Frankfurt, September 1969: expectations were already running high. Rumours had been circulating for quite some time that Mercedes-Benz was planning to launch a sensation at the International Motor Show (IAA) in Frankfurt. But the car finally unveiled by the Stuttgart manufacturer surpassed even the wildest expectations. What the journalists got to see was a super sports car with gullwing doors and a Wankel rotary engine. It was a research vehicle that quickly became the absolute dream car of the 1970s.
Engineering and design
Dr. Felix Wankel was working alongside NSU at this time who had taken the necessary precautions during this time to secure the patents for the rotary engine and sell the the concept to other companies. Eventually seven companies including Toyo Kogyo in Japan, Citröen in France, and Mercedes would take up this offer – we go into the history of the rotary engine more in a previous feature. Although Mercedes’ own tests with a twin-rotor showed promise, it would have saved millions in licensing fees had it taken up the project in the 1930s when Dr. Wankel worked on his concept for rotary engines and valves for military purposes while working for the company.
One of the stipulations of the rotary engine contract was that the company had to put the car into some form production or pay a substantial fee. To avoid this, Mercedes did what it normally never does and made its prototype car public at the Frankfurt motor show in 1969. The press and public were shocked by the radical wedge-shaped design, fibreglass body, gullwing doors and striking burnt orange paint from a company often perceived as staid and conservative.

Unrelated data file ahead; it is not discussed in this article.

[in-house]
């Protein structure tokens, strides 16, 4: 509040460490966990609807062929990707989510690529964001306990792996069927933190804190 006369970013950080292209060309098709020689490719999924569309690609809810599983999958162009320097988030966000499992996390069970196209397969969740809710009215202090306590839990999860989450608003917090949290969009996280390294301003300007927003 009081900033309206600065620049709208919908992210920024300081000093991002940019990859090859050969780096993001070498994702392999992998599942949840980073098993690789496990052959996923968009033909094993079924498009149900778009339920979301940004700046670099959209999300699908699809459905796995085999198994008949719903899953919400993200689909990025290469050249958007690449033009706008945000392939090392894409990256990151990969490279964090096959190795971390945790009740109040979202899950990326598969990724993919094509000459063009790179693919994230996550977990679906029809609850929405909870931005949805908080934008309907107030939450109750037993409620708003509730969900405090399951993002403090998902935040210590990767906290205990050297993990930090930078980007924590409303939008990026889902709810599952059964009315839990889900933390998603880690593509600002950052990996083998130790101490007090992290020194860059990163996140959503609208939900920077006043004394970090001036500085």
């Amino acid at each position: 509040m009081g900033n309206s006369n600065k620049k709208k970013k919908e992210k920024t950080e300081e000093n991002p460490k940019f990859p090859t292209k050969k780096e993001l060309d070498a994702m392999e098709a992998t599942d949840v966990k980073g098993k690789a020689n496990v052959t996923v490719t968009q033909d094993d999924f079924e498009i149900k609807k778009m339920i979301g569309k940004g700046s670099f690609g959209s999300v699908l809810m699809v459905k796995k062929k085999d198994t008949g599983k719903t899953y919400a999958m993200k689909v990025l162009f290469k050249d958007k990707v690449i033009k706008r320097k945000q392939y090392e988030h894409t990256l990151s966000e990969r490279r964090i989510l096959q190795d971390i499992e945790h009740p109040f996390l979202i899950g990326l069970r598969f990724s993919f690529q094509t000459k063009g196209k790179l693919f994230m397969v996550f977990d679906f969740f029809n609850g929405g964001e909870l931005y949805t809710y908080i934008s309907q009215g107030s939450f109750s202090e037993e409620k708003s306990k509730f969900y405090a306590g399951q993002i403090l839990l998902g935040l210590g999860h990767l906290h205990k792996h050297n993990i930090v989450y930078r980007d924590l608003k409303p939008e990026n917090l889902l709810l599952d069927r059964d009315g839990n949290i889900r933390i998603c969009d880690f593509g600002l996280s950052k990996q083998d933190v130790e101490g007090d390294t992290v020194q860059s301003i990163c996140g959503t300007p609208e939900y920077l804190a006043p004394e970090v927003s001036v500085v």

Its engineering lived up to the promise of Bruno Sacco’s futuristic styling. Both the C111-I of 1969 with its three-rotor 1.8-litre Wankel engine (280 PS/206 kW) and the C 111-II of 1970 with four-rotor 2.4-litre Wankel engine (350 PS/257 kW) impressed with their effortlessly superior driving performance. Delivering top speeds of 270 and 300 km/h respectively, the C 111-II could accelerate from a standing start to 100 km/h in 4.9 seconds thanks to the additional low-down torque provided by the additional rotor. Yet even when the Mercedes-Benz engineers pushed the Wankel engine to the very limits of its design, the result did not meet the high standards of Mercedes-Benz in terms of reliability and durability. The more stringent emissions legislation in the United States was also to prove an added complication.
But it was not only the disadvantages of the rotary engine that ultimately led to the decision not to proceed further with series production of the C 111. By the early 1970s, passive safety was becoming a more and more important factor in automotive development. The plastic body-shell of the C 111 had an inherent disadvantage in this respect, compared with a conventional sheet steel body. And so it was that, in 1971, Mercedes-Benz made the decision not to move forward with series production of the sports car. The dismay among automobile enthusiasts was considerable. More than one such fan had taken a punt and submitted an order to the plant at Untertürkheim, along with a blank cheque – however all blank cheques that they received from wealthy enthusiasts were returned and it was made very clear that the C111 mobile test bed would never reach production.